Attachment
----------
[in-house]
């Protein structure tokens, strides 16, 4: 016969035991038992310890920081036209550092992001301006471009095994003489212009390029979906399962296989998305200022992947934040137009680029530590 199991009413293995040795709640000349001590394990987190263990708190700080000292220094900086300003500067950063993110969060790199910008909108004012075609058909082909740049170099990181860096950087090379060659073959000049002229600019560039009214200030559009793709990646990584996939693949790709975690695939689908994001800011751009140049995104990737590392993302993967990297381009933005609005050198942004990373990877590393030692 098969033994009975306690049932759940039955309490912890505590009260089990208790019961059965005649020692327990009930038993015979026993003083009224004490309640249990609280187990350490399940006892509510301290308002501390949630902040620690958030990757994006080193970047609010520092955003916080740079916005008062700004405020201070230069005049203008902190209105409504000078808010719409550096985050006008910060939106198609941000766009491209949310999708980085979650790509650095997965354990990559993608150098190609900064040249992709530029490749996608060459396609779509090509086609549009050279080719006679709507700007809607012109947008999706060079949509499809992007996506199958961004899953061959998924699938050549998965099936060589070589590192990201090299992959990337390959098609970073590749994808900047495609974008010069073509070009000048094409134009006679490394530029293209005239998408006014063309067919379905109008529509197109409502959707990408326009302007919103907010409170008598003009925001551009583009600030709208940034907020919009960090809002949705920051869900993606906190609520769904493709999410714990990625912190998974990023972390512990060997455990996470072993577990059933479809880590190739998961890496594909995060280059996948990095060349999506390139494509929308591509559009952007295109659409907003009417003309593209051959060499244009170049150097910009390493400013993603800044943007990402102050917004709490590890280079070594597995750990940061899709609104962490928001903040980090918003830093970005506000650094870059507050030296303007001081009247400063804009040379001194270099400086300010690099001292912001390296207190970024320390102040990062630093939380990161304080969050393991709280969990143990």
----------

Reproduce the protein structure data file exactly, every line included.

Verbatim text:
[in-house]
């Protein structure tokens, strides 16, 4: 016969035991038992310890920081036209550092992001301006471009095994003489212009390029979906399962296989998305200022992947934040137009680029530590 199991009413293995040795709640000349001590394990987190263990708190700080000292220094900086300003500067950063993110969060790199910008909108004012075609058909082909740049170099990181860096950087090379060659073959000049002229600019560039009214200030559009793709990646990584996939693949790709975690695939689908994001800011751009140049995104990737590392993302993967990297381009933005609005050198942004990373990877590393030692 098969033994009975306690049932759940039955309490912890505590009260089990208790019961059965005649020692327990009930038993015979026993003083009224004490309640249990609280187990350490399940006892509510301290308002501390949630902040620690958030990757994006080193970047609010520092955003916080740079916005008062700004405020201070230069005049203008902190209105409504000078808010719409550096985050006008910060939106198609941000766009491209949310999708980085979650790509650095997965354990990559993608150098190609900064040249992709530029490749996608060459396609779509090509086609549009050279080719006679709507700007809607012109947008999706060079949509499809992007996506199958961004899953061959998924699938050549998965099936060589070589590192990201090299992959990337390959098609970073590749994808900047495609974008010069073509070009000048094409134009006679490394530029293209005239998408006014063309067919379905109008529509197109409502959707990408326009302007919103907010409170008598003009925001551009583009600030709208940034907020919009960090809002949705920051869900993606906190609520769904493709999410714990990625912190998974990023972390512990060997455990996470072993577990059933479809880590190739998961890496594909995060280059996948990095060349999506390139494509929308591509559009952007295109659409907003009417003309593209051959060499244009170049150097910009390493400013993603800044943007990402102050917004709490590890280079070594597995750990940061899709609104962490928001903040980090918003830093970005506000650094870059507050030296303007001081009247400063804009040379001194270099400086300010690099001292912001390296207190970024320390102040990062630093939380990161304080969050393991709280969990143990």